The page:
The end of coal in Canada has unfurled over years. Ontario was early: The province in 2003 pledged to eliminate coal-fired power, which supplied a quarter of its electrical demand.
By 2014, coal was powering zero per cent of the province – replaced with natural gas, wind, solar, hydro and, above all, zero-carbon nuclear.
More recently, Alberta decided to also do away with coal power. In 2015, about half of the province’s electricity came from coal. Since then, spurred by policies including strong provincial rules limiting emissions from power generation, coal has quickly faded. By 2023, Alberta will be fully off coal power – seven years ahead of schedule.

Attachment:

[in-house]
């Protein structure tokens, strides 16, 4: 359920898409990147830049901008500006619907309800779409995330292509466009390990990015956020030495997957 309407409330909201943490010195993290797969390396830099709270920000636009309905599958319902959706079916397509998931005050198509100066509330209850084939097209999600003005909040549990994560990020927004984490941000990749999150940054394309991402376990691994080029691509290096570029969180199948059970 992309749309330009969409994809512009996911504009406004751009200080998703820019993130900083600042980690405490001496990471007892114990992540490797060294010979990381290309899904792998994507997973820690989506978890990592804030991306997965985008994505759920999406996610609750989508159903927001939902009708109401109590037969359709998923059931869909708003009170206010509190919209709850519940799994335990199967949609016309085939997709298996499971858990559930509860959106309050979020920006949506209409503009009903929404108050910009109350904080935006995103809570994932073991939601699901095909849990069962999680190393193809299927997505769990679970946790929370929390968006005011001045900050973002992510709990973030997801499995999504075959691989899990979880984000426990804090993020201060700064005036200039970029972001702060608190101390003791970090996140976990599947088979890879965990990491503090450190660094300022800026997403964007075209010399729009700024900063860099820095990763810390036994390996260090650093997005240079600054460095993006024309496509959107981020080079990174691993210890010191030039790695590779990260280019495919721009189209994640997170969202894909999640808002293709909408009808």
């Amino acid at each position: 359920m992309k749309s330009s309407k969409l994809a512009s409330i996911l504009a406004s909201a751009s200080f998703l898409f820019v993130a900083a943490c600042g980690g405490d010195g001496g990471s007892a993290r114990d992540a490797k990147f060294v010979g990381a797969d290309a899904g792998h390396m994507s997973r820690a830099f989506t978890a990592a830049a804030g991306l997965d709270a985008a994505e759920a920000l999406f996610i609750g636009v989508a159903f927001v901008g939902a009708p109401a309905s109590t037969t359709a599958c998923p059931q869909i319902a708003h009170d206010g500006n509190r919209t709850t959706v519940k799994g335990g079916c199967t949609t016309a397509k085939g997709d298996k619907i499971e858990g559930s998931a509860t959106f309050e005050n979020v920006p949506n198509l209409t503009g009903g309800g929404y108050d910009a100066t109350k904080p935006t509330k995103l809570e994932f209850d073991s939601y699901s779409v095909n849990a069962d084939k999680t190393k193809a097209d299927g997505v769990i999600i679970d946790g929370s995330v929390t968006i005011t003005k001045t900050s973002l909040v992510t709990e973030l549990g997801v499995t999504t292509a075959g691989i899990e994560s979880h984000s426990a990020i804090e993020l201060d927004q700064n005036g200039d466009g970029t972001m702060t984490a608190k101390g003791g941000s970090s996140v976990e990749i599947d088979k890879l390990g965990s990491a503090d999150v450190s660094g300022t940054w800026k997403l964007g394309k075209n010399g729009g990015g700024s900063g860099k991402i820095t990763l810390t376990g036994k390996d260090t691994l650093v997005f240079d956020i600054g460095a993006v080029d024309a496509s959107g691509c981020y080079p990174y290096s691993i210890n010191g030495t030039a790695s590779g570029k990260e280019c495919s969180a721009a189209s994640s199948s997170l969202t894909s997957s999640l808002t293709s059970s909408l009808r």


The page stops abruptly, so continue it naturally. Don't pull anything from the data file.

In terms of reduced greenhouse gas emissions, doing away with coal-fired electricity in Ontario and Alberta is roughly equivalent to shutting down half the oil sands. This month, Canada took three more big steps toward the end of coal.
The first came on June 11, at the Group of Seven meeting. Ottawa effectively banned new projects to mine thermal coal – the kind used for power.
For the rest of this editorial: https://www.theglobeandmail.com/opinion/editorials/article-the-end-of-coal-in-canada-is-near-and-its-about-time/